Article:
Intradural spinal cavernous malformations are uncommon lesions that account for only 3–13% of all space occupying spinal lesions.[25] Even more unusual is the finding of cavernous malformation of the cauda equina. A review of the literature revealed 23 reported cases of cavernous malformations in the cauda equina.[4,5,6,7,8,13,14,16,17,21,23,28,34,35,36,37,39,40,41,48] Most cavernous malformations are believed to be of congenital origin, either developing sporadically or inherited in an autosomal dominant pattern with incomplete penetrance.[44] Over the past 20 years, a growing body of literature has linked the development of cavernous malformations to radiation exposure,[9,24] however, most of these lesions occurred in the brain.[18,20,26,30,32,38,49] Only 11 reported cases of cavernous malformations of the cauda equina were related to prior radiation exposure,[13,17,23,28] and only 5 of these provided histologic confirmation.[13,17,23,28]

Histologically, cavernous malformations consist of dilated, thin-walled, and compact endothelial-lined channels, which are devoid of intervening neurological tissue.[1,10,45] MRI typically reveals areas of mixed signal intensity (SI) with a reticulated core and a prominent surrounding rim of decreased SI on T2-weighted MRI,[10,43] but a variety of other MRI appearances are possible and these have been described and classified by Zabramski et al.[50] Cavernous malformations are angiographically occult. Other angiographically occult vascular malformations include capillary telangiectasias, arteriovenous malformations (AVMs), and venous malformations. The literature suggests that cavernous malformations and small thrombosed AVMs are the most common types of angiographically occult vascular malformations.[11,12,15,31] However, data suggests that thrombosed AVMs are a rare cause.[47]

The finding of lower motor neuron signs and multiple nodular enhancements of the cauda equina nerve roots in a patient with a history of malignancy and previous radiation therapy presents a diagnostic challenge.[42] The differential diagnosis principally concerns metastatic disease, infectious meningitis, and cavernous malformations.[13,17,22] CSF studies can help delineate the etiology. The absence of malignant cells and an infectious profile on serial CSF studies makes the diagnosis of metastatic spinal tumors and meningitis unlikely. Mildly elevated protein in the CSF may be present, however, an otherwise normal CSF study points toward the diagnosis of radiation-induced cavernous malformations.[13] Other vascular malformations including capillary telangiectasias and AVMs have not been reported. In similar cases of post-irradiation radiculopathy where histologic analysis was available, the definitive diagnosis of multiple cavernous malformations was made [Table 1].[13,17,28]

Table 1
Reported cases of radiation-induced cavernous malformations of the cauda equina

In 1996, Bowen et al.[3] reported two cases of post-irradiation lumbosacral radiculopathy associated with gadolinium enhancement of the cauda equina. In this study, histologic examination of fibrosed cauda equina nerve roots revealed clusters of abnormally dilated vascular channels with hyalinized walls. The authors did not use the term “cavernous malformation” to describe these lesions, however, the characteristic histologic features were consistent with this vascular lesion,[45] and were similar to the lesions in other studies with histologically proven cavernous malformations.[13]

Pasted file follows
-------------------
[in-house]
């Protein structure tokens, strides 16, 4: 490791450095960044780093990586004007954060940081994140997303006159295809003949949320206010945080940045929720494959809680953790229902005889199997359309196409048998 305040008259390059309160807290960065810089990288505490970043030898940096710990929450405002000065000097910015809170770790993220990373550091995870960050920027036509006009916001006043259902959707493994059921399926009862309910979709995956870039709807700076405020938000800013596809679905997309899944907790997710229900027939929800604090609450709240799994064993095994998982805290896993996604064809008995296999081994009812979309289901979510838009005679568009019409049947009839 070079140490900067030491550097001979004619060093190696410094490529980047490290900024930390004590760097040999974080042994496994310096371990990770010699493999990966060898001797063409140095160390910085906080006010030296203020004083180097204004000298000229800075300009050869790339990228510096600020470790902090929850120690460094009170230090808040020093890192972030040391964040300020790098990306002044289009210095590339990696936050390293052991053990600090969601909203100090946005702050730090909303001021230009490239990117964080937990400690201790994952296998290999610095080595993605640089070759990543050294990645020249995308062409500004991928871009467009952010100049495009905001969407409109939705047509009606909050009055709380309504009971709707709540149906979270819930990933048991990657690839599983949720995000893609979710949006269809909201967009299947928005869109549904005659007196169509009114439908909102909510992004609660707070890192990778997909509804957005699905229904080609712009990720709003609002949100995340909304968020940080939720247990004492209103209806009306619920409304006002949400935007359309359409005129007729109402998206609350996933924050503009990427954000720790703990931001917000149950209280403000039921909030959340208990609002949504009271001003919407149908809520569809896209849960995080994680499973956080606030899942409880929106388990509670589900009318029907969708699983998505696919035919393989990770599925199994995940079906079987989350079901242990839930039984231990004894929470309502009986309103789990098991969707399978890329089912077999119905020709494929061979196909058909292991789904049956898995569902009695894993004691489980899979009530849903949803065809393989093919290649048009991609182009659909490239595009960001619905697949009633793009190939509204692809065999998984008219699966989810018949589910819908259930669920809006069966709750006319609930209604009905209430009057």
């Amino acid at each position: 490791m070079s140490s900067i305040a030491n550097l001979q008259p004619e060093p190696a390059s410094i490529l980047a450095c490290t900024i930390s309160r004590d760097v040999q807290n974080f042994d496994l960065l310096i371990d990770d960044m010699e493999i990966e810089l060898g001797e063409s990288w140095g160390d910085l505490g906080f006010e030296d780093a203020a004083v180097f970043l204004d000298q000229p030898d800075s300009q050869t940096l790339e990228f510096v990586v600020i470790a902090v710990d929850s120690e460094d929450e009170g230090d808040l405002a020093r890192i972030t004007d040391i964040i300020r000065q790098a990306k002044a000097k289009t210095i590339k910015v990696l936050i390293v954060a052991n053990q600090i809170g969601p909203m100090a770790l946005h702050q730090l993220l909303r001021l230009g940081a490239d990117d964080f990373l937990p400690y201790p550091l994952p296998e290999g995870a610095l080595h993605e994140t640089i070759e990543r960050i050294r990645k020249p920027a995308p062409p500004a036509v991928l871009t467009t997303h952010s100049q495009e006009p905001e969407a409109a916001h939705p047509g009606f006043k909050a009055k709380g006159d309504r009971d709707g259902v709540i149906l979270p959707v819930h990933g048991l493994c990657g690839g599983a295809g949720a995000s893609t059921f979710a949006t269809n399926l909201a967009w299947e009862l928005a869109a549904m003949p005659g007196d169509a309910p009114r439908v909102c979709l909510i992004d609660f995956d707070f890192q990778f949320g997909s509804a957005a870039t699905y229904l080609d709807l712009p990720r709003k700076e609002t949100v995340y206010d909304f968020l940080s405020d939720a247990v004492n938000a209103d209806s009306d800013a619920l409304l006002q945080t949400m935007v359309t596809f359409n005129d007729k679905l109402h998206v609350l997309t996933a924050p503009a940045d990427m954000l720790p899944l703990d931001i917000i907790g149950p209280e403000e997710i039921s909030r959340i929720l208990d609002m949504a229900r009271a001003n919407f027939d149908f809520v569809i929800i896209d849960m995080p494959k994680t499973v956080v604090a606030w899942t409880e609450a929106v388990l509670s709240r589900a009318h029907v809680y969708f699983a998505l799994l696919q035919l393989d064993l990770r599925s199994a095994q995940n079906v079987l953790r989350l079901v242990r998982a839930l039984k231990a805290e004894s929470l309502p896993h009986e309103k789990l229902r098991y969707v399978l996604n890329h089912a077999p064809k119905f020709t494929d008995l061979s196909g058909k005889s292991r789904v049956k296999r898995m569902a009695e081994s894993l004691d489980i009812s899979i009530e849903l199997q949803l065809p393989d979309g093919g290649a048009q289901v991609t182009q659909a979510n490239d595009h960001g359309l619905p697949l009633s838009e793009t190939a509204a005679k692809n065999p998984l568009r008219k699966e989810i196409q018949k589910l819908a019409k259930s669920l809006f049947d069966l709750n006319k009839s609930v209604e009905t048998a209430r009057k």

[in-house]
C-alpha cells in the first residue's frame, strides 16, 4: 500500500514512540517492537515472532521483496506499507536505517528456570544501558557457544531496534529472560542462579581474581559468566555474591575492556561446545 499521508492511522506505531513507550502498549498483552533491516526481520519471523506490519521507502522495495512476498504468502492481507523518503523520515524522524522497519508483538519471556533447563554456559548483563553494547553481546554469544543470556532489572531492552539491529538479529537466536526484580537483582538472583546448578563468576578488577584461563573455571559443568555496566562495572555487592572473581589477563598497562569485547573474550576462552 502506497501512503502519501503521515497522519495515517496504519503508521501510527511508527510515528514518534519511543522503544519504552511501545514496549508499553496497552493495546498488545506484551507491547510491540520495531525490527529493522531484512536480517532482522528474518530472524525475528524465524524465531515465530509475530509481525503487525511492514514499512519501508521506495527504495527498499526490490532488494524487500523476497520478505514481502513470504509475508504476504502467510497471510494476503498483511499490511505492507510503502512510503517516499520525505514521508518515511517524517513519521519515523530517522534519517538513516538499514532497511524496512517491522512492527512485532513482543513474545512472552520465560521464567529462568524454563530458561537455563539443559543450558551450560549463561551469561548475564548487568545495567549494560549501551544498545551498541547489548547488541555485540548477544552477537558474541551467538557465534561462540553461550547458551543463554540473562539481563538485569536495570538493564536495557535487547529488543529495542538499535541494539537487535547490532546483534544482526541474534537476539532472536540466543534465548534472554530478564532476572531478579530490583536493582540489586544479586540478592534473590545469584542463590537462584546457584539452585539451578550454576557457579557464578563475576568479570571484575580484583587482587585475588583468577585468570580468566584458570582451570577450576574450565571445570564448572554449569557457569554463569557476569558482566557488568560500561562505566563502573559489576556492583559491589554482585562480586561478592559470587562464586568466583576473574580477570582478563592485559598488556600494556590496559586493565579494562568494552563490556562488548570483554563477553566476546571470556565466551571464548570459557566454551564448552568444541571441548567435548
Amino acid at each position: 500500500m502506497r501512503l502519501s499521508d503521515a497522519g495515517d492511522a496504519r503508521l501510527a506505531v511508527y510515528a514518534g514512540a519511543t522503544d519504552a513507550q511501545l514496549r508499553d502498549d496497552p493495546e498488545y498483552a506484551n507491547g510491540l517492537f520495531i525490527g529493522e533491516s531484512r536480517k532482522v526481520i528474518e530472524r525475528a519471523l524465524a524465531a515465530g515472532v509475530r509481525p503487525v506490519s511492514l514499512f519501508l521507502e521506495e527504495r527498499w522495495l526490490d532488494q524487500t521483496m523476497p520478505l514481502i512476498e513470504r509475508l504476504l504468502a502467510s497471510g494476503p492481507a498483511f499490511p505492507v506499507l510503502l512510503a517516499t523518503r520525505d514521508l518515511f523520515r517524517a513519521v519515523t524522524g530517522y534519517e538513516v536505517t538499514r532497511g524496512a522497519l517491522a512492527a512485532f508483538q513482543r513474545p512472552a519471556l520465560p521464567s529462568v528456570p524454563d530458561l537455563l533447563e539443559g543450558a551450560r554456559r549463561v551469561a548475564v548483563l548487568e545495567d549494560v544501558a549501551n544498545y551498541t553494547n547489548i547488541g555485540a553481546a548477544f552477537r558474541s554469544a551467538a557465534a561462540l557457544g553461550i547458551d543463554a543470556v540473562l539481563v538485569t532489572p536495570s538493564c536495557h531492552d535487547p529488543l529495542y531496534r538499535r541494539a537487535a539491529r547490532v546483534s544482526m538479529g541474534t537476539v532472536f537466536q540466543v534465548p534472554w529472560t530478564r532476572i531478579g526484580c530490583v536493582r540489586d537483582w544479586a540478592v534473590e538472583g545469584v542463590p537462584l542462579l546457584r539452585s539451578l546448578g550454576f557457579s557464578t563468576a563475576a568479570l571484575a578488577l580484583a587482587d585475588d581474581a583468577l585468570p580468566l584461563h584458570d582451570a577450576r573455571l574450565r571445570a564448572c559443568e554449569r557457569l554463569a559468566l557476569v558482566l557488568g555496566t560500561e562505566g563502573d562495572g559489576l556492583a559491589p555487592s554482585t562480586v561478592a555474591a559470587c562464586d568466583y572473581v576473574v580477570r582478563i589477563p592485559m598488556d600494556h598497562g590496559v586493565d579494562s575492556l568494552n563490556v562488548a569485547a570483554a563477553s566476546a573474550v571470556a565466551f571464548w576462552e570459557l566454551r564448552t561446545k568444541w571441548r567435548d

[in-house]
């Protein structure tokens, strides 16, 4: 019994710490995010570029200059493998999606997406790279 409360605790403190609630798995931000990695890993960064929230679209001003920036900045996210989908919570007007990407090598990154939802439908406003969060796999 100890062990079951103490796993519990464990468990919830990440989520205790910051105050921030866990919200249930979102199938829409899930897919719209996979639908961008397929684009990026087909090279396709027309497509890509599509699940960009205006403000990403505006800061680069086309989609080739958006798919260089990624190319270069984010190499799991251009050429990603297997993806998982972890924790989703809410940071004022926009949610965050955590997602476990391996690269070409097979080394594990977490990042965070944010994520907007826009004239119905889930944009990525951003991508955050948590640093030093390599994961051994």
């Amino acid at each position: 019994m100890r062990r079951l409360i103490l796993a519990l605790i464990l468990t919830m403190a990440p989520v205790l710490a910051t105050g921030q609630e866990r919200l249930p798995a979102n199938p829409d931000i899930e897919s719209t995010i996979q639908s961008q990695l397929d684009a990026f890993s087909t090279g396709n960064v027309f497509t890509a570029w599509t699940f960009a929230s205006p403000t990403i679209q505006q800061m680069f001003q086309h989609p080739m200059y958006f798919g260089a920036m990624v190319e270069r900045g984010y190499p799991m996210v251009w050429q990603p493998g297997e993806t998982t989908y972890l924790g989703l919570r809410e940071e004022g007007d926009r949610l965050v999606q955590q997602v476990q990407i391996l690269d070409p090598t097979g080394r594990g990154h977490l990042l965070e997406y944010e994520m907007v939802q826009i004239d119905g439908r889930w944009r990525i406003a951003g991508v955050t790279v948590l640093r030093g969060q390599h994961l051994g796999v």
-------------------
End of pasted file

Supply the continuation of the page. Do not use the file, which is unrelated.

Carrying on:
In 2006, Ducray et al.[13] reported three cases of progressive, radiation-induced lumbosacral radiculopathy, in which each case had multiple nodular enhancements of the cauda equina nerve roots on MRI. Two of these lesions were histologically proven to be cavernous malformations. Jabbour et al.[23] presented the only case of radiation-induced cavernous malformations of the cauda equina in an asymptomatic patient.

The development of progressive radiculopathy 34 years after lumbar radiation exposure in our patient is consistent with prior cases of post-irradiation lumbosacral radiculopathy with multiple spinal cavernous malformations.[13,17,28] The pathophysiology of this disorder may be related to changes in the blood flow caused by multiple cavernous malformations coating the cauda equina, or the presence of these lesions may represent an epiphenomenon not responsible for nerve damage.[13] Further research may elucidate the mechanisms by which cavernous malformations develop in patients with a history of radiation therapy, and the pathophysiology of lumbosacral radiculopathy in patients with multiple cavernous malformations of the cauda equina.


Multiple radiation-induced cavernous malformations of the cauda equina may mimic carcinomatous or infectious meningitis. Cavernous malformations of the cauda equina are uncommon lesions, but are the most likely vascular malformation in the setting of post-irradiation radiculopathy. Clinicians should be suspicious of this diagnosis when CSF and MRI findings are inconsistent with metastatic disease or infectious meningitis in patients who present with lumbosacral radiculopathy and a history of radiation therapy. Preoperative diagnosis may prevent unnecessary biopsy and/or treatment.

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Conflicts of interest

There are no conflicts of interest.